How the Sacklers' opioid lawsuit could scam the bankruptcy system

Opioids helped kill friends of mine. Even more frustrating is that this is not particularly unique or interesting. According to the US Department of Health and Human Services:

More than 760,000 people have died since 1999 from a drug overdose. Two out of three drug overdose deaths in 2018 involved an opioid.

Much of that has been allegedly enabled by the Sackler family, which owns Purdue Pharma and made nearly $11 billion dollars peddling OxyContin. In October 2020, the Sacklers reached a settlement agreement with the US Department of Justice, after previously filing for bankruptcy in 2019. As NPR reports:

As part of bankruptcy talks, they've offered to give up control of the company and pay roughly $4.2 billion.

In exchange, under the current deal on the table, the Sacklers would keep much of their wealth, admit no wrongdoing and be sheltered from future opioid lawsuits.

Again: they made nearly $11 billion, and will potentially be forced to pay less than half of that as punishment. As it stands, hundreds of families have filed lawsuits against the Sackler family for their role in the opioid epidemic. And all of those cases would be thrown out, if the court agrees to their proposal.

But as The American Prospect explains, it actually gets worse. Because the same liability release proposed by the company would, if approved, extend to the Sackler family's personal property as well. By protecting the family from individual lawsuits, the courts could potentially allow the family to fold in all of their personal assets into the bankruptcy filing under the guise of company property:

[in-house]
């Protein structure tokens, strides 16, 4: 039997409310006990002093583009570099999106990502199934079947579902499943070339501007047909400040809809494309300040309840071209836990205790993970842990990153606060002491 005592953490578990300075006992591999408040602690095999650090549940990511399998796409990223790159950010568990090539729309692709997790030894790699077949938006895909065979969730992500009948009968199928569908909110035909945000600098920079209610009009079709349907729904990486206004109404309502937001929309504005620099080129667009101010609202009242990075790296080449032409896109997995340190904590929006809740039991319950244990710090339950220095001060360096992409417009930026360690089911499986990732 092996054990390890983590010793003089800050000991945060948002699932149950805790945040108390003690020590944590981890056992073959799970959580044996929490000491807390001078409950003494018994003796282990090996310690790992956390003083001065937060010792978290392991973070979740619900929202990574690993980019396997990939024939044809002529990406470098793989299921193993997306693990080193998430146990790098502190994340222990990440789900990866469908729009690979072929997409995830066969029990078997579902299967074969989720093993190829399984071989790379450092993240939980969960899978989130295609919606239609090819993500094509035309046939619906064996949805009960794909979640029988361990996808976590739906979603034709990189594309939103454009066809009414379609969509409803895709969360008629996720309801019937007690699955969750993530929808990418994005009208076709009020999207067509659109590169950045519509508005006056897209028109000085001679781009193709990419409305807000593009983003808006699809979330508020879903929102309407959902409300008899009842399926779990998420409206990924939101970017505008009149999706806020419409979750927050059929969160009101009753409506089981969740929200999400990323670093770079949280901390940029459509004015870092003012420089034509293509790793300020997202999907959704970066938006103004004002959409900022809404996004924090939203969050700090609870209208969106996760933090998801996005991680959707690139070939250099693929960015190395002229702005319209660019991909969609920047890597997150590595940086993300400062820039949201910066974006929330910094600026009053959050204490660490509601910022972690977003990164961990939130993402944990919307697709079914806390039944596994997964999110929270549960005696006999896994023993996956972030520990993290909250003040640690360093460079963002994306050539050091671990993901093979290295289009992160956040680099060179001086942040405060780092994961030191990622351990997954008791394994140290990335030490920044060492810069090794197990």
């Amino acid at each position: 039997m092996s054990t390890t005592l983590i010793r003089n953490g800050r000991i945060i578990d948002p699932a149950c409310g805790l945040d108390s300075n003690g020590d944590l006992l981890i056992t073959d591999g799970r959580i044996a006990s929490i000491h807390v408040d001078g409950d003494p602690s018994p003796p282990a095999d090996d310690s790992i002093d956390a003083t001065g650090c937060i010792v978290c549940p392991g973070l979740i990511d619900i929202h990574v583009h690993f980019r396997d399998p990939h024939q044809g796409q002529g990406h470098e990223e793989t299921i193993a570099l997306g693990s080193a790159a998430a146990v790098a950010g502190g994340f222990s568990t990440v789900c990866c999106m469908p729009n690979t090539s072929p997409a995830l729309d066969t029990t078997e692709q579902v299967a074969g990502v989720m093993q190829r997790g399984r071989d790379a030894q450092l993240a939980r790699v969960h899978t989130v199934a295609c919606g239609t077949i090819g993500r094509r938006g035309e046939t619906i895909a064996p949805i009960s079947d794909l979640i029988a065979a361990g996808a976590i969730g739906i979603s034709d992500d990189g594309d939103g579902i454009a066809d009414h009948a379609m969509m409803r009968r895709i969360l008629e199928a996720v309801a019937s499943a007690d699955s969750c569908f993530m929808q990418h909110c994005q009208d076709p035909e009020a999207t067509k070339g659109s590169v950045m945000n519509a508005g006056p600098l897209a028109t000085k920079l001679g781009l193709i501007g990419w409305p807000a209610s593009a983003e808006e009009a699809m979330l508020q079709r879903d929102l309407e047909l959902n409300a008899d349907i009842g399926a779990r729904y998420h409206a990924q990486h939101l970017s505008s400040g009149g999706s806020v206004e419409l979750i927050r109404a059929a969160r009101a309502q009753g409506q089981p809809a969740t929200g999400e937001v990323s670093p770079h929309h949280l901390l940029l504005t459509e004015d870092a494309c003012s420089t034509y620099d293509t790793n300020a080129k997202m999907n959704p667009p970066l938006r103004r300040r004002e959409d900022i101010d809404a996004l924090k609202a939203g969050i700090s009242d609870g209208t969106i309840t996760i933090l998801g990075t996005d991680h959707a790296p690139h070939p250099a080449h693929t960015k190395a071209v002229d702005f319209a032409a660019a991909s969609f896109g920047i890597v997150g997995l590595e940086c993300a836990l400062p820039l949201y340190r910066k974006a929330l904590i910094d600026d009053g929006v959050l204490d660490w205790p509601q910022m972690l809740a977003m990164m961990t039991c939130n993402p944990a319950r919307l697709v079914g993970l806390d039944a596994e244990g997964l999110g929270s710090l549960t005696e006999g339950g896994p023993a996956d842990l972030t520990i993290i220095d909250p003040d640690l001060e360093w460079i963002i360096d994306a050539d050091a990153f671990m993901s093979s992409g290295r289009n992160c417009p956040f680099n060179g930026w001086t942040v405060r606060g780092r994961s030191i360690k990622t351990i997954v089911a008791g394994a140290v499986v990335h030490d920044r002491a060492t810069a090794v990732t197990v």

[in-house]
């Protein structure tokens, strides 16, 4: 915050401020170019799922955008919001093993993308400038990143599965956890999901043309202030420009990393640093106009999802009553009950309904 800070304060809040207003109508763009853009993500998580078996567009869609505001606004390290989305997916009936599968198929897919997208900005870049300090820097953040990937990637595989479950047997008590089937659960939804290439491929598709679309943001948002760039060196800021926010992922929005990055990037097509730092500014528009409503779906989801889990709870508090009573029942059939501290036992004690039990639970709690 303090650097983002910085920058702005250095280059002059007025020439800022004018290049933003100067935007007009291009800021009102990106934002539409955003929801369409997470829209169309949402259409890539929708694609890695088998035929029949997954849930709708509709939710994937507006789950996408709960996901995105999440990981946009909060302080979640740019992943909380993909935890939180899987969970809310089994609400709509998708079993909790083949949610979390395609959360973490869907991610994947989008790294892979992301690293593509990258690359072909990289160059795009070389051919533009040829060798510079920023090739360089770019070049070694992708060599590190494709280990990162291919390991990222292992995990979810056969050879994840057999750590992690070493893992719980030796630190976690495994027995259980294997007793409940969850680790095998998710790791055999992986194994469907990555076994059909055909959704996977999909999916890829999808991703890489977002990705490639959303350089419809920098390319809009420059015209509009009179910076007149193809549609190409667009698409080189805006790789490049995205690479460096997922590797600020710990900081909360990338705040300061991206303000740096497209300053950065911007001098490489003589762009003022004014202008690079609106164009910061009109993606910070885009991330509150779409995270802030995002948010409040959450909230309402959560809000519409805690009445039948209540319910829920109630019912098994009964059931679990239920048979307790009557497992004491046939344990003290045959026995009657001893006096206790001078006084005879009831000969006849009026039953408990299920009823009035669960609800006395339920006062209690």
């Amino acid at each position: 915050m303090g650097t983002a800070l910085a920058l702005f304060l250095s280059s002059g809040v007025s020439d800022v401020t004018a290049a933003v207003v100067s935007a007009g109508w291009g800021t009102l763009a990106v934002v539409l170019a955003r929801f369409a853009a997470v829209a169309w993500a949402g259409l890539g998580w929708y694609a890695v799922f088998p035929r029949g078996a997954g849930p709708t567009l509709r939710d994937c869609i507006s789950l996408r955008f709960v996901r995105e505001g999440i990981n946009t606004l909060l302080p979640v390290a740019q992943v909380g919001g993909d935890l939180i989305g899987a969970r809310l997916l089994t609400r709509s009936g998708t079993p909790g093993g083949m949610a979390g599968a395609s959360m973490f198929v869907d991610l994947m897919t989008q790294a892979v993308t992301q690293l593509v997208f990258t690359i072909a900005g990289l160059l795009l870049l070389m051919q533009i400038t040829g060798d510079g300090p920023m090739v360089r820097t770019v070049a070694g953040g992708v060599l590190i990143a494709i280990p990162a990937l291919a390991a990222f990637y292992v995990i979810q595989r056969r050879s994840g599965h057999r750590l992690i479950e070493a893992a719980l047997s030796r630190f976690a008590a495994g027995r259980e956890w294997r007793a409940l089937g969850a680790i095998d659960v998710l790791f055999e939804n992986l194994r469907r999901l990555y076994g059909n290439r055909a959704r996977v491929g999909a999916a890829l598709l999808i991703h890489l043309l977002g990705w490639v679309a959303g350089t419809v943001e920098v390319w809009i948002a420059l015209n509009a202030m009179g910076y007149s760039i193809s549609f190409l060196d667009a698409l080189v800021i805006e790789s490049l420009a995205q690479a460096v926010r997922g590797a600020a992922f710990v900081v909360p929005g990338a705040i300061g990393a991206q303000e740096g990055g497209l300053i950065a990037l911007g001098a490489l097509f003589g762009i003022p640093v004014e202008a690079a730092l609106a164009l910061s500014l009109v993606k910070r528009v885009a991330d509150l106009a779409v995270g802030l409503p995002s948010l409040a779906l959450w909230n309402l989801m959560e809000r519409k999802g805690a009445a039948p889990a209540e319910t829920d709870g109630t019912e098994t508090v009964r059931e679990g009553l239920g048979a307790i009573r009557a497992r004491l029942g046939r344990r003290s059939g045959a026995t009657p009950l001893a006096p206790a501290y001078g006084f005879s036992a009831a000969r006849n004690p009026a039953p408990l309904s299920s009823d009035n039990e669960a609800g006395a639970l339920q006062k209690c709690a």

A liability release for the individual Sacklers forcibly converts the rights of victims to seek redress for personal misconduct by the people who owned Purdue into a kind of property of Purdue. Property that Purdue can dispose of any way it wants as part of its bankruptcy—if the judge agrees.


A bankruptcy judge doesn't have the power to rule on the merits of lawsuits by victims, like those alleging wrongs by the Sackler family members. That is the work of Article III judges.

But with a liability release like the Sackler family members are seeking, the bankruptcy judge in effect is ruling on those lawsuits—by extinguishing them. So, he's claiming the power of an Article III judge, even though he is not one.

And he is claiming it over people like Jenny Scully, a mother whose six-year-old daughter was born addicted to OxyContin and other opioids doctors prescribed her before and during her pregnancy. Scully's suit naming the Sackler family members speaks to their personal liability, not to the source of the judge's power: the bankruptcy estate of Purdue.


It leaves the Sackler family members with unknown billions of dollars—unknown because the individual Sacklers are not in bankruptcy—now protected from any future lawsuits, or civil investigations, over the opioid epidemic that helped make their fortune.

The American Prospect gets into more detail about how this proposed settlement could work, if accepted by the courts. And it is far more egregious than paying $4.8 billion on a nearly $11 billion profit that killed hundreds of thousands of people.

The Sackler Family's Bankruptcy Scheme [Libby Lewis / The American Prospect]

Judge Blocks Lawsuits Against Sackler Family As OxyContin Bankruptcy Talks Continue [Brian Mann / NPR]

Purdue Pharma Offers Plan to End Sackler Control and Mounting Lawsuits [Jan Hoffman and Mary Williams Walsh / New York Times]

Image: Psiĥedelisto / Wikimedia Commons (Public Domain)